This is my 27th year of teaching, so it was with great surprise to find myself working with a class filled with students who make instruction a challenge on a daily basis.
At first I tried to use the tools I have gathered over the many years of working with the hundreds of students who have been a part of my teaching journey. I have reflected, revised, talked to admin and mentors and occasionally resorted to assuming the fetal position under covers where I feel like an absolute failure.
Hyperbole aside, I am thankful because these students have forced me to really think about teaching and how I can best help the needs of my students. And for most part while many of the things I have implemented or revised have not been as successful as I would have liked with these students, they have definitely had a positive impact on my other classes.
So, I continue to read other’s blogs, find books with best practices, dialogue with peers, and be pragmatic. While I may never find the way to help this particular group of children, I have grown as an educator. Most of my classes are benefiting by this growth and for that I am thankful.
Wow, I just looked and February was the last time I posted here. Preparing for state mandated assessments and the end of the year seemed to have filled my extra time.
I thought I’d reflect on some of the highs and the challenges of this school year.
I fully implemented the Common Core standards. There was some initial push back from students and their parents but as both began to see improvement that lessened. Tennessee has not initiated the PARCC assessment yet so this may prove to be a challenge in years to come.
The students and I worked hard to be ready to complete a Writing Assessment based on the new standards. While I was unable to see the prompt, they seemed pleased with the first writing but thought the second piece difficult. Today is the final day of school for teachers and writing scores have not yet arrived. The students also did not receive their quick scores for the state ELA assessment. I am discouraged for them as much as me. How do you rationalize spending so much time prepping for something that everyone seems to think is so important but be so cavalier about reporting results? To say the students were disappointed is an understatement.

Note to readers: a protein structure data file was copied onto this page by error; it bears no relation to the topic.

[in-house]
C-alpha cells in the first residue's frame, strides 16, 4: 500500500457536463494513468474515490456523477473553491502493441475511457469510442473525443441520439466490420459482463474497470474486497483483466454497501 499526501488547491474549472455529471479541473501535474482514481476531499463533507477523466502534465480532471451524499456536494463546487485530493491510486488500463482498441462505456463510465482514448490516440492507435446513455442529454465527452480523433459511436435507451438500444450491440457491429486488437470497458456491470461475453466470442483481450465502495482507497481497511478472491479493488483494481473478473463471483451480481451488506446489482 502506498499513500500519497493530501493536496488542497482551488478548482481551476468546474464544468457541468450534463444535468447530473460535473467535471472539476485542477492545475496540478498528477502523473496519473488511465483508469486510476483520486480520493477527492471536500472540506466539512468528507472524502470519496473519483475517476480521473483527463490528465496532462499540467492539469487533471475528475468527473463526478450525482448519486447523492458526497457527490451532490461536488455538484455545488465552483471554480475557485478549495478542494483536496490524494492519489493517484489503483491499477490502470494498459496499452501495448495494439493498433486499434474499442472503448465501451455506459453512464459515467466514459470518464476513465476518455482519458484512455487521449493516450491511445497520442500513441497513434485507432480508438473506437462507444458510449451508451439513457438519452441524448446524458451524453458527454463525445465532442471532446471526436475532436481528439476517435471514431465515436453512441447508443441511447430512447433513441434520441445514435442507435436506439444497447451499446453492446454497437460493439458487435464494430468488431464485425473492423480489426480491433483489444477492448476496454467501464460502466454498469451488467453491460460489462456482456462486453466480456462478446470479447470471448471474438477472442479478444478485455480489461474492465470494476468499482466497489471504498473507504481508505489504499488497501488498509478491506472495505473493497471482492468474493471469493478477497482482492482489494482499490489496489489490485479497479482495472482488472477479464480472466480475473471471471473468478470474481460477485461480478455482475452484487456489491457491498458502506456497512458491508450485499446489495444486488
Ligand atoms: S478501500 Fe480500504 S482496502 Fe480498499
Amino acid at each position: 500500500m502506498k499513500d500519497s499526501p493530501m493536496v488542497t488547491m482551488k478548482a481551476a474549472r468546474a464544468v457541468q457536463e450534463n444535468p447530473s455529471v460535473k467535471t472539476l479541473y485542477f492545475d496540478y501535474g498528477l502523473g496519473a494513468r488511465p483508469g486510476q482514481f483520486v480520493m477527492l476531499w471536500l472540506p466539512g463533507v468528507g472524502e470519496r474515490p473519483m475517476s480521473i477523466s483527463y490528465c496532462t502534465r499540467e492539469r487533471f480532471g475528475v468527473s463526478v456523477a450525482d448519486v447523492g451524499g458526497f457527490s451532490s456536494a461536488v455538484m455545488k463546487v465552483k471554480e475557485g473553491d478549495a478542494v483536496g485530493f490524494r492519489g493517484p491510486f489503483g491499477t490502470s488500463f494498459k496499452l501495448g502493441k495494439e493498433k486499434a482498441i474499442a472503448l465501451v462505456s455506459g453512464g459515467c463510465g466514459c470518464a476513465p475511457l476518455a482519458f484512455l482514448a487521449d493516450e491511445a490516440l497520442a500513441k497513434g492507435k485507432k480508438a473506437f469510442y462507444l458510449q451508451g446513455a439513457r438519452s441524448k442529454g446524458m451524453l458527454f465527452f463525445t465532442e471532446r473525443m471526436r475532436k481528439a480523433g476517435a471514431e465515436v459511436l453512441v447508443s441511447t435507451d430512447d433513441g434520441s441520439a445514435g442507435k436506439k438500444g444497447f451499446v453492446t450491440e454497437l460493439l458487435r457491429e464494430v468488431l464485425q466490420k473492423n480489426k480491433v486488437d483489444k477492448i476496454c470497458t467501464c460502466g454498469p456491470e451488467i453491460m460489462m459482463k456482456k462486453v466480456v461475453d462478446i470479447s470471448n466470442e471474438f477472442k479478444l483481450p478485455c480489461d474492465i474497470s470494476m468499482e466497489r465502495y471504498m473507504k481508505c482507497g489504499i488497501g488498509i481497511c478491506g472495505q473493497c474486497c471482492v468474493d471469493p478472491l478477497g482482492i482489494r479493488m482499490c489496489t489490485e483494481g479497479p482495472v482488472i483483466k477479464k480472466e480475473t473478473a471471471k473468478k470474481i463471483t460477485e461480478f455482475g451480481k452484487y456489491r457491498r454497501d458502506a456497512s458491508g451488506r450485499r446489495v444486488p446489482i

The journey while challenging reinvigorated my teaching. I had to rethink the explicit teaching model and decided how to correlate it better toward things like a close reading lesson. That kind of deep reading takes time and I discovered that I can adapt the model but it will cover several sessions of instruction vs. a daily lesson.
I am also rethinking my choices for anchor books. I have two advanced classes next year and realized that they need more challenging material. I am looking for text complexity in ideas every bit as much as vocabulary and sentence structure.
When I made the move to middle school ten years ago, I was open to teaching anything. The principal was impressed with my background in computers and placed me in that position. It was soon very clear to her where my passion was (hint – not the work stations) and she encouraged me to integrate literacy skills wherever I could. Before long, I began to pick up overflow classes in ELA. I have tried hard to make this situation work. I truly believed I could not teach the way I wanted to unless I had the computers. All of that changed this year. I realized that none of what I thought was important mattered. What mattered was my students and helping them learn to become better readers and writers. So.. I am moving out of the lab to a full time 8th grade ELA position and couldn’t be happier. An added plus is my daughter coincidentally teaches at my school and will be right across the hall. We are giddy with all of the possibilities!
I am writing this from the airport, ready to fly to my vacation home in Italy. I hope to rest, eat good food, and investigate some new places. When I return it will be for numerous trainings and planning for the wonderful (and challenging) school year to come.